HSBC Holdings Plc Chief Executive Officer Stuart Gulliver said the lender would probably move about 1,000 investment bankers to Paris if Britain withdraws from the European Union, in one of the
strongest statements from an executive yet about the repercussions of an exit.
The relocated positions would come from within HSBC’s global banking and markets unit, which employs about 5,000 in London, Gulliver said in a telephone interview on Monday. While an outcome in favour of Brexit would have a “significant impact” on the investment-banking division, it wouldn’t affect the consumer business, he said.
Banks executives have warned that an EU withdrawal would cause companies to cut investment in the UK and move jobs elsewhere. While many UK businesses are making statements about “uncertainty” and “disruption”, few have given concrete examples of what they would do regarding investment or employees in London.
“It’s in Britain’s economic interest to remain in a reformed EU, and that is a formal position,” Gulliver said. He spoke a day after HSBC said it had decided to keep its headquarters in London, ending 10 months of deliberations over whether to move abroad.
David Cameron is trying to negotiate changes in Britain’s relationship with the EU in the run-up to the country’s referendum on membership in the bloc. He has pledged to hold the vote by the end of next year, possibly as early as June.
Michael Rake, chairman of BT Group Plc and former deputy chairman at Barclays Plc, said last month that Brexit has already caused a loss of investment in Britain and the development could accelerate if it looks like the country will vote to leave. Barclays Chairman John McFarlane said a referendum in favor would leave the City of London’s financial district in a “significantly worse” position.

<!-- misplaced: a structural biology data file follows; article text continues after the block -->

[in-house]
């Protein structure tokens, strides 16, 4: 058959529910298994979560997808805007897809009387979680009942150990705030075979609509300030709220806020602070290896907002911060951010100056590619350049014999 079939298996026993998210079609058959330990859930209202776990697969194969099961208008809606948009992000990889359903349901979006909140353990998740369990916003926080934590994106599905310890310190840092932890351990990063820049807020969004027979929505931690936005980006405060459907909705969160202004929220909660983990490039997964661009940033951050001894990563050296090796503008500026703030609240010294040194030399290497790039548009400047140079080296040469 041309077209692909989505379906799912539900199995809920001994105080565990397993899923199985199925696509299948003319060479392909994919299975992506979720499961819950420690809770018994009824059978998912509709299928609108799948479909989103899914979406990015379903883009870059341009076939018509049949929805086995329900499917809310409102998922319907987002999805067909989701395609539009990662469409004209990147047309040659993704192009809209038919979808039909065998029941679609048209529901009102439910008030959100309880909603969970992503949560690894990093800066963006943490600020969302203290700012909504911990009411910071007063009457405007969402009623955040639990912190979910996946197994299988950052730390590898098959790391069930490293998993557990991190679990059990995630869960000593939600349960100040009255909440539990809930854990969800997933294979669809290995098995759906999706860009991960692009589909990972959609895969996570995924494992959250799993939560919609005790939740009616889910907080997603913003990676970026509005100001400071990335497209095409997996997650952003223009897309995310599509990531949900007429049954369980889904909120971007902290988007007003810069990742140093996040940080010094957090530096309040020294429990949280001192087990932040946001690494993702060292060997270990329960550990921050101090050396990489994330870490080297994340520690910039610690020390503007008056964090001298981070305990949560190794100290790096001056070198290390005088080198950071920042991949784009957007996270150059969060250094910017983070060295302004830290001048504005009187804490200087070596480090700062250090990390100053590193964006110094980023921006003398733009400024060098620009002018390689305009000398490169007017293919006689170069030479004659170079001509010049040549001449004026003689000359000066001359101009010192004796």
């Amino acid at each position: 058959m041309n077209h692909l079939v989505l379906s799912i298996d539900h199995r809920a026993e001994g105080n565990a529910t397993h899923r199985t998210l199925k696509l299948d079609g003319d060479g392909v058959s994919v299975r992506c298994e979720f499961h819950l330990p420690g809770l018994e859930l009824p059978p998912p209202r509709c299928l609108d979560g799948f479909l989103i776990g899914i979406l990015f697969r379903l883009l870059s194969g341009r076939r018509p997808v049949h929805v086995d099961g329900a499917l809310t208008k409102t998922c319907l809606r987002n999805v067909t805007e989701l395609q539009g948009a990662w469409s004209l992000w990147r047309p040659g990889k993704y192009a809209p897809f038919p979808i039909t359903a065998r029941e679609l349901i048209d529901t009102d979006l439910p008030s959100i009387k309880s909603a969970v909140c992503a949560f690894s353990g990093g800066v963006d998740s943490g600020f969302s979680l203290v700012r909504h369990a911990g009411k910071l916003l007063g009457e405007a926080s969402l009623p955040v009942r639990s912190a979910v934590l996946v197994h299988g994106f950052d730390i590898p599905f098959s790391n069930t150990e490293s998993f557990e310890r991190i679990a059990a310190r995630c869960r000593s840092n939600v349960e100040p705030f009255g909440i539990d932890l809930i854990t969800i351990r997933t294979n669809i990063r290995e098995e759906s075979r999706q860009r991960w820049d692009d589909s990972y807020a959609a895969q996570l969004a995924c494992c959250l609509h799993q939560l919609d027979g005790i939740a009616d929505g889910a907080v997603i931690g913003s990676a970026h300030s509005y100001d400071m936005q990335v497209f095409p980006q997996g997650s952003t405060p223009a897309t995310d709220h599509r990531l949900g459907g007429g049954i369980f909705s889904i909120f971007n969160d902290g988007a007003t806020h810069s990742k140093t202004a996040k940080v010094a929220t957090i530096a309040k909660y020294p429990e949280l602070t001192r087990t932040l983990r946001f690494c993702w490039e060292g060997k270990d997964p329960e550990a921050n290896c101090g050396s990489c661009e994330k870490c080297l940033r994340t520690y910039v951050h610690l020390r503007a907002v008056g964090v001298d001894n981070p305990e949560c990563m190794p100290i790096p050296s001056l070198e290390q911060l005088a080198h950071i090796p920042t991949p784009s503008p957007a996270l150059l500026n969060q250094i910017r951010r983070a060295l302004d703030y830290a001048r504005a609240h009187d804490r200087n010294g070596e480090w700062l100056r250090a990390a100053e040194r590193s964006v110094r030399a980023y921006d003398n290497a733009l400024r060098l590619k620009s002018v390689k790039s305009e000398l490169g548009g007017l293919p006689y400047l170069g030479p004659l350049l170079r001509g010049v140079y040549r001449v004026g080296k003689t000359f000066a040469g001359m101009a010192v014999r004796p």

British stocks could fall 15 per cent on a vote to leave the EU with a basket of domestically focused companies dropping as much as 26 per cent, analysts at Deutsche Bank AG including George Buckley wrote in a note dated Friday.
“It depends on what the terms of an exit were and if they were to negotiate a passport for financial services,” Gulliver said. “There would be a period of great uncertainty and disruption while the markets waited to see what the terms of the negotiated exit would be.”
On his decision last week to cancel a global pay freeze, he said the measure was unfairly impacting junior or younger employees. The plan now is to make the savings in next year’s bonus pool, rather than this year’s salaries, he said.
“Knocking it out of the pay pool hits the more senior people,” Gulliver said. “We are hitting the people who arguably can afford it.”
The freeze, part of a drive to cut as much as US$5 billion in costs by the end of 2017, was lifted after just two weeks, following an employee backlash.